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Required and Prohibited Conduct
All licensees are responsible for understanding and following the laws and regulations which govern their practice. Violations can result in license denial or discipline, as well as criminal prosecution.
These pages touch on only some of the requirements that may be of interest to auxiliary licensees. DHCC's publication of laws and regulations affecting dental hygiene is available for download.
All complaints about the unlicensed practice of dentistry, or against licensed dental professionals, whether hygienists or dentists, are handled by the Dental Board of California, which can be contacted at 2005 Evergreen Street, Suite 15050, Sacramento, CA 95815, telephone (916)263-2300.
Statues and regulations specifically define the duties that each category of hygienist is allowed to perform, the level of dentist supervision required, and the settings in which the duties may be performed. It is a criminal offense to perform illegal functions, as well as grounds for license discipline of both the person performing the illegal function and any person who aid or abets such illegal activity.
All of the duties that are contained in DHCC's publication of laws and regulations can be found on our laws and regulations web page.
Regulation section 1005 details the minimum standards for infection that all dental health professions must follow. This regulation can be found in the publication of laws and regulation referred to above.
Visit our Renewal and Maintenance web page for information about license renewal and maintenance.
Following are frequently asked questions:
- Does the dentist have to see the patient before a hygienist performs any procedures?
- Section 1684.5 of the Business and Professions Code, which specifies that it is unprofessional conduct for a dentist to allow any treatment to be performed on a patient who is not a patient of record of that dentist, which is defined as a patient who has been examined, has had a medical and dental history completed and evaluated, and has had oral conditions diagnosed and a written plan developed by the licensed dentist. Section 1684.5 provides several exceptions, which are that a dentist may, after conducting a preliminary oral exam, permit a dental hygienist to perform allowable procedures necessary for diagnostic purposes, or to perform the following prior to the dentist's examination:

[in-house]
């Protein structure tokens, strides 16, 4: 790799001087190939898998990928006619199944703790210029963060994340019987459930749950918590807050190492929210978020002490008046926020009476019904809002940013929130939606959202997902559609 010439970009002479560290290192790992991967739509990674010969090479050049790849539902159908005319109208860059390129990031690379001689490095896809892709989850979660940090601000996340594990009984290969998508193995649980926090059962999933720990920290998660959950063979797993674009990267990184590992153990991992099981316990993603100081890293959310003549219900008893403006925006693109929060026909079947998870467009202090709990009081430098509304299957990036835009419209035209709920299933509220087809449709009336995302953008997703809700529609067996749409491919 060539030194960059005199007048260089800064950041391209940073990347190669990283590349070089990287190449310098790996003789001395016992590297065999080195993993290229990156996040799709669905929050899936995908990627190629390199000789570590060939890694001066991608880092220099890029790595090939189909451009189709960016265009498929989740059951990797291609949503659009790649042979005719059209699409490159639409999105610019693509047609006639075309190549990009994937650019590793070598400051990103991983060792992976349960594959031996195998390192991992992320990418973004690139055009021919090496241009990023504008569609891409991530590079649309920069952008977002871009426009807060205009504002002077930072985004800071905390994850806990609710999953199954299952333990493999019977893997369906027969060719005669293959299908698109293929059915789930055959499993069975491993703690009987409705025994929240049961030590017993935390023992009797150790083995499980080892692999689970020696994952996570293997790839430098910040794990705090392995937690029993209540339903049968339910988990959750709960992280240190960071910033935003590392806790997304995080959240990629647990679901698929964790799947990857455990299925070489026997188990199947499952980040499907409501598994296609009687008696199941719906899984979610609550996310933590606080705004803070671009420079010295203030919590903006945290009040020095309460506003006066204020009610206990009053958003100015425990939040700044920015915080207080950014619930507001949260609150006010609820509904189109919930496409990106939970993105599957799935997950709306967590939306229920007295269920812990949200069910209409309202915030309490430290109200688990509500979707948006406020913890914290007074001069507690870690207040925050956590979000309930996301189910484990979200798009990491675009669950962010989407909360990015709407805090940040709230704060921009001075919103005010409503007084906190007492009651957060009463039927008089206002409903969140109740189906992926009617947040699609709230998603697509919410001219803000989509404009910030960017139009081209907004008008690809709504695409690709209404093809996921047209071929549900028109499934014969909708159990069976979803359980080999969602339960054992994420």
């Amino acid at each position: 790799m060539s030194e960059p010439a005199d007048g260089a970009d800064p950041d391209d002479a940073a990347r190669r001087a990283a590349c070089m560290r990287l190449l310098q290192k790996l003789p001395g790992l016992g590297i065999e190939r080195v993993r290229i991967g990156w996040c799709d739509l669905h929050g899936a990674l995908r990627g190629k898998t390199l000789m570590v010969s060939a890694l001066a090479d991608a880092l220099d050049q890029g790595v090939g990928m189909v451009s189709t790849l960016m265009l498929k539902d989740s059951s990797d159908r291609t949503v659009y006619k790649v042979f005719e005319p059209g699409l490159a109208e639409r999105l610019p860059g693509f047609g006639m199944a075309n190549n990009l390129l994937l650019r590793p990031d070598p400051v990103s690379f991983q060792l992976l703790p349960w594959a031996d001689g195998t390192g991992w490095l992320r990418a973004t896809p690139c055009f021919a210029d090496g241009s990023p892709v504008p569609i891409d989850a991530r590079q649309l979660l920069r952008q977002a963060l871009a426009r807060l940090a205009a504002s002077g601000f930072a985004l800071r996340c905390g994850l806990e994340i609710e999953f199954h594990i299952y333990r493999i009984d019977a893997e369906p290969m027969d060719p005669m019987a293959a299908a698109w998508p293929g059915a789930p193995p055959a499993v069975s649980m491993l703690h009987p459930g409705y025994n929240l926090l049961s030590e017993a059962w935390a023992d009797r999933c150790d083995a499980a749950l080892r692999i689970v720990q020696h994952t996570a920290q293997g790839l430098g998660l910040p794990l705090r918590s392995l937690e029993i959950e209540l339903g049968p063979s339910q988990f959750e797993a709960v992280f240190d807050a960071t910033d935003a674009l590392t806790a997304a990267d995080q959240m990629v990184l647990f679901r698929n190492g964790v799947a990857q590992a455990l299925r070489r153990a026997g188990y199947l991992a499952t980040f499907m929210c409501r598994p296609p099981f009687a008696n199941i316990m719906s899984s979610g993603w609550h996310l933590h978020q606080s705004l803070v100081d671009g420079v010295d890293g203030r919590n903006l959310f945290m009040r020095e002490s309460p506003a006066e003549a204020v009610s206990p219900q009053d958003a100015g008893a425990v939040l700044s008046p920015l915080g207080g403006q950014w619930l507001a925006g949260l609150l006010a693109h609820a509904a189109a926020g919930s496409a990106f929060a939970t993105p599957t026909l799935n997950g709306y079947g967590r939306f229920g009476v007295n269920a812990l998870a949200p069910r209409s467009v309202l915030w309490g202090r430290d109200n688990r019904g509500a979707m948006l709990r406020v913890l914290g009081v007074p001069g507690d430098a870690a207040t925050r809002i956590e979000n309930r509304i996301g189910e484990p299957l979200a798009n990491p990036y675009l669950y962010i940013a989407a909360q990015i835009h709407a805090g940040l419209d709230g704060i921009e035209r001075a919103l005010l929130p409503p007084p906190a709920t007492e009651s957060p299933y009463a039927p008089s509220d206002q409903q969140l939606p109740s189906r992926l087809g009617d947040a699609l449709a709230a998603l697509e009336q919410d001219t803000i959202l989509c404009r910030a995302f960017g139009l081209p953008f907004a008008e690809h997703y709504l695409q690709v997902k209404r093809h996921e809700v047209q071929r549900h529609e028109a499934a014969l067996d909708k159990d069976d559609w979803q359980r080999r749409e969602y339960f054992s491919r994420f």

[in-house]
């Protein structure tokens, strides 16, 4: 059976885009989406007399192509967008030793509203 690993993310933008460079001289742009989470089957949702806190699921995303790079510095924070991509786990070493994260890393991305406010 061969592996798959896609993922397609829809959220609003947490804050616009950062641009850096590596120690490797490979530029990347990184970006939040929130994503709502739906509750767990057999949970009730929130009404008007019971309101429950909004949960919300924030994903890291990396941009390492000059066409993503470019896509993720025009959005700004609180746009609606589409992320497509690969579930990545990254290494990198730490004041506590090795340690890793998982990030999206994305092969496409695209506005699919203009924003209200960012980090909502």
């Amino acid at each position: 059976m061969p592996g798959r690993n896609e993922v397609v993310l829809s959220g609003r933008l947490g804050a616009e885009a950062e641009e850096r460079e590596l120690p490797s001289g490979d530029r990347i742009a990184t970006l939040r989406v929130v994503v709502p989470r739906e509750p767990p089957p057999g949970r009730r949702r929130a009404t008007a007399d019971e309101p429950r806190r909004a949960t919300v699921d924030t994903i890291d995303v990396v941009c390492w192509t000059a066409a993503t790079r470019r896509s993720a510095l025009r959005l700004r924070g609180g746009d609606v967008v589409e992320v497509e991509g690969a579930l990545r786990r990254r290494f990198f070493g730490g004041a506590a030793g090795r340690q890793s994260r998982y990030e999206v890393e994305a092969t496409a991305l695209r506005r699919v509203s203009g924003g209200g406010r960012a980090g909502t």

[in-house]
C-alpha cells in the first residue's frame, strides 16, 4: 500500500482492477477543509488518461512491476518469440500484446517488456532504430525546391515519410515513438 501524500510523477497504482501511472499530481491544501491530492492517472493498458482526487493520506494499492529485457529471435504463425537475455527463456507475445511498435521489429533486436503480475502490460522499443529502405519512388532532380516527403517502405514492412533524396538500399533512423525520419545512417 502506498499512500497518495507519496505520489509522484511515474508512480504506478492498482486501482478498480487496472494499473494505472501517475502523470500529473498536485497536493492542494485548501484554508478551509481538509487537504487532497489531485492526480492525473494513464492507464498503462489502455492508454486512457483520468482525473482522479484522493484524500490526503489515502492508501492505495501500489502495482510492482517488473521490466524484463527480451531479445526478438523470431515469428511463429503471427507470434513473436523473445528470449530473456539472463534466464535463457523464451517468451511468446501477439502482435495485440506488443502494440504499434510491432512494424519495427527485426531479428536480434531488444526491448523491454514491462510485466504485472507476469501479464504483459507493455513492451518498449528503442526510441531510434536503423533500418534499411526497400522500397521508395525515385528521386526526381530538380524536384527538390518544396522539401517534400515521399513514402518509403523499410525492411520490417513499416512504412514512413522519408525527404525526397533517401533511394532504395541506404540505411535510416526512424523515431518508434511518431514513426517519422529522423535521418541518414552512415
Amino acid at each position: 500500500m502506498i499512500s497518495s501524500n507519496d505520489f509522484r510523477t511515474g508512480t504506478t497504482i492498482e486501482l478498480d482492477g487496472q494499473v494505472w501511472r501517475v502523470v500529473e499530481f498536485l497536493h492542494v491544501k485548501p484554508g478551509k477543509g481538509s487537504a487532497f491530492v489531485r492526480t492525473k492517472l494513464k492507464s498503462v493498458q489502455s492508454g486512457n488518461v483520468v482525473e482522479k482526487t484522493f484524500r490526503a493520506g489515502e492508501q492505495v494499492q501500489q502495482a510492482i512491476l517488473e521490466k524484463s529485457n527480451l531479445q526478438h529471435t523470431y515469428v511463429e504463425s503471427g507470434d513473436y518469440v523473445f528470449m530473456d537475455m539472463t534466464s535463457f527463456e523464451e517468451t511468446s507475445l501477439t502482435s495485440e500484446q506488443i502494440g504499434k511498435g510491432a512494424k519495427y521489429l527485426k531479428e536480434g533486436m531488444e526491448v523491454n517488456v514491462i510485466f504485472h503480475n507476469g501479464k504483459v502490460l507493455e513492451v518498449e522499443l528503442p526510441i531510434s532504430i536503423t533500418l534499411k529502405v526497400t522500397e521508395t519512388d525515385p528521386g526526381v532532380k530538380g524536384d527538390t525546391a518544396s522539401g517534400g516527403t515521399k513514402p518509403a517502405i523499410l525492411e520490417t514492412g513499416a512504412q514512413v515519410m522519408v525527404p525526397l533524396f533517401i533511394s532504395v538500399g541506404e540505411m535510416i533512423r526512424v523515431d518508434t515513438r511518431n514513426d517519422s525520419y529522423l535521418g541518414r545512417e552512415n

- (1) Expose emergency radiographs upon direction of the dentist.
- (2) Perform extra-oral duties or functions specified by the dentist.
- (3) Perform mouth-mirror inspections of the oral cavity, to include charting of obvious lesions, malocclusions, existing restorations, and missing teeth
- Section 1684.5 does not apply to dentists providing examinations on a temporary basis outside of a dental office in settings including, but not limited to, health fairs and school screenings, nor does it apply to fluoride mouth rinse or supplement programs administered in a school or preschool setting.
- Do hygiene duties have to be posted in the office?
- Regulation section 1068 requires that dental hygiene duties be posted in a common area of the office.